Our “Better Way to Do the People’s Business” is the most important portion of this agenda – it’s about restoring representative government, and accountability on behalf of the American people across the country.

#4: Staff Sgt. Clinton L. Romesha

Romesha
At 6 a.m., Oct. 3, 2009, Combat Outpost Keating in Kamdesh District, Nuristan Province, Afghanistan, came under complex attack by an enemy force estimated at 300 fighters. The fighters occupied the high ground on all four sides of the combat outpost and initiated the attack with concentrated fire from B10 recoilless rifles, rocket-propelled grenades, known as RPGs, DSHKA heavy machine gun fire, mortars, and small-arms fire.

Staff Sgt. Clinton L. Romesha displayed extraordinary heroism through a day-long engagement in which he killed multiple enemy fighters, recovered fallen Soldiers, and led multiple recovery, resupply, and counterattack operations. You may recognize his story, he attended the State of the Union address earlier this year as Rep. Kevin Cramer (R-ND)’s guest.

Heroic service members like Staff Sgt. Romesha are the inspiration behind our “Better Way to Keep us Safe and Free.” It’s about ensuring our men and women in uniform have the resources they need to be successful and know that there is strategy and confidence behind their missions.

#5: Rebecca

 


Like many Americans, Rebecca had a dream. She and her mother built chairs in their garage in the late 1980s, and turned it into a profitable small business with 140 employees across the country. Despite the success of their endeavor, she says that America’s outdated tax system still hurts her company.

As we rolled out our “Better Way for Tax Reform” agenda, Rebecca put pen to paper praising Ways and Means Committee Chairman Kevin brady (R-TX)’s efforts.

In her words:

“Small businesses like mine create jobs and stimulate local economies, but we’re forced to deal with a taxation system that is at odds with our success.

“Not only are we faced with tax rates close to 40 percent, we also have to dedicate time and resources to figuring out how to navigate this antiquated code.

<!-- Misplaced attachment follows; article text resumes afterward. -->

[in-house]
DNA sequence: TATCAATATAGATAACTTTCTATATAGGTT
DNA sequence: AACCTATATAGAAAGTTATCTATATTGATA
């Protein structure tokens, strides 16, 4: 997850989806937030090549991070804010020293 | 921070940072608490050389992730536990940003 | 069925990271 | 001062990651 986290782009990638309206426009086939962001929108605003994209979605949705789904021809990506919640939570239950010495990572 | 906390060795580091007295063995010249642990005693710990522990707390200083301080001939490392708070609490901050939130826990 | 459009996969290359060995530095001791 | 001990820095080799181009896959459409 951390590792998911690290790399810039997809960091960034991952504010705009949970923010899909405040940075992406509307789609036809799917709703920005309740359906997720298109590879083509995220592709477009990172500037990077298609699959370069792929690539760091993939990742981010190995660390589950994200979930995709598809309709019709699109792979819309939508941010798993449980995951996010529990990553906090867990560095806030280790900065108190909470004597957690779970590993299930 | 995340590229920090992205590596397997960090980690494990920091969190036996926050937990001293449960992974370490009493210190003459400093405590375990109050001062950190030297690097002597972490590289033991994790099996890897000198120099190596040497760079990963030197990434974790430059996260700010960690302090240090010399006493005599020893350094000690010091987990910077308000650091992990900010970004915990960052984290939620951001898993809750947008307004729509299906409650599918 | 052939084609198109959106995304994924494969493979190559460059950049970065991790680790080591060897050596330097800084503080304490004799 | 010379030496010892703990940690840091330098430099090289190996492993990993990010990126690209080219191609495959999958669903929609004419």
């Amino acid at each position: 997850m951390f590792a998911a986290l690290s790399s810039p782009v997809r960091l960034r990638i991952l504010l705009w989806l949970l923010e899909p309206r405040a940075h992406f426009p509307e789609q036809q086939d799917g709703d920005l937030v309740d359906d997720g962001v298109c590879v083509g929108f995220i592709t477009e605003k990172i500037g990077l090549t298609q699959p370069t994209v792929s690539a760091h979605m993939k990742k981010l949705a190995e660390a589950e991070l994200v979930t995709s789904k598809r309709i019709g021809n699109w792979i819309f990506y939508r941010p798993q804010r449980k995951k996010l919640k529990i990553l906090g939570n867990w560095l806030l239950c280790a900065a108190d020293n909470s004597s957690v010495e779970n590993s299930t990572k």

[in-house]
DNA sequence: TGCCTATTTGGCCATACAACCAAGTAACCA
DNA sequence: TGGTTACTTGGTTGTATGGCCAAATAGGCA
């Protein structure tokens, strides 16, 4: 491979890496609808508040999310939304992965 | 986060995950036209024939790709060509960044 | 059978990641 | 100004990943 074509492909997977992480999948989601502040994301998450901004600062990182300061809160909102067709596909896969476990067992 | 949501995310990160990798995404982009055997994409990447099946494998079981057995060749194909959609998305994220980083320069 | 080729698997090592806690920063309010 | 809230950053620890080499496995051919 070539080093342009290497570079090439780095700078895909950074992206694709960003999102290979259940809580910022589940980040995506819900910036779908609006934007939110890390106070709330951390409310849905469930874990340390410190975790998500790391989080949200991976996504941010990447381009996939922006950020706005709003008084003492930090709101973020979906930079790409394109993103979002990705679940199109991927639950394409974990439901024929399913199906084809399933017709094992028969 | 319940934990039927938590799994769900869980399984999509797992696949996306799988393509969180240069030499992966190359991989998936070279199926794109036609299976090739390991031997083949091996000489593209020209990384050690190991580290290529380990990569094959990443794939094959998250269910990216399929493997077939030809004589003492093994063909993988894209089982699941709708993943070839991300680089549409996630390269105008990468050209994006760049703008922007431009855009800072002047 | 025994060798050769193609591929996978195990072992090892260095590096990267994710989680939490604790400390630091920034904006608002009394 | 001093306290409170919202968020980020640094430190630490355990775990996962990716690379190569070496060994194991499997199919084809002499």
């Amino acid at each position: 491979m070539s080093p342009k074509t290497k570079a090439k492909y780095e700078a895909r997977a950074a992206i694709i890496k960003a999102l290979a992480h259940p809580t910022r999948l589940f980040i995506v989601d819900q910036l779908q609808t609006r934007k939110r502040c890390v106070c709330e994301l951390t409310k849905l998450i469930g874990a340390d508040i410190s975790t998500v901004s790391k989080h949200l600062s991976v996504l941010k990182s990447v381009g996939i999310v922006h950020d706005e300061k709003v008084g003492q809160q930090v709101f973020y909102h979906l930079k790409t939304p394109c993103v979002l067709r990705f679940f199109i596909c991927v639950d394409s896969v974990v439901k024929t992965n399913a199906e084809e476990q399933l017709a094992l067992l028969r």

“It should not take a team of accountants working so many hours simply to ensure that we don’t get audited.

“It’s especially unfair that my income is almost taxed twice due to pass-through taxation.

“I fear that, in this increasingly competitive economy, entrepreneurs will be held back due to our harmful tax code and will not be able to reach their full potential.

“We need a less complicated system that helps to foster success. It’s time for a complete overhaul of the tax code.”

With the “Better Way for Tax Reform,” we want your taxes to be so simple, you could complete them on a postcard. A new tax code — one that is simpler, flatter, and fairer.

#6: Corey

Corey is a home builder in Spokane. While he’s grateful he has the industry experience to navigate bureaucratic regulations on construction, he’s worried that the constant changes will deter new people from learning his trade. “…regulations makes it very, very expensive to build a home… Without small businesses the economy essentially collapses.”

Hear his full story here:


The American people are drowning in red tape, and feel they have no way out. They’ve lost their voice, and they’re looking to use to fix this problem. Our “Better Way to Grow our Economy” aims to make America the best place to invest, produce, and build things by taking a smart approach that cuts down on redundant or needless regulations.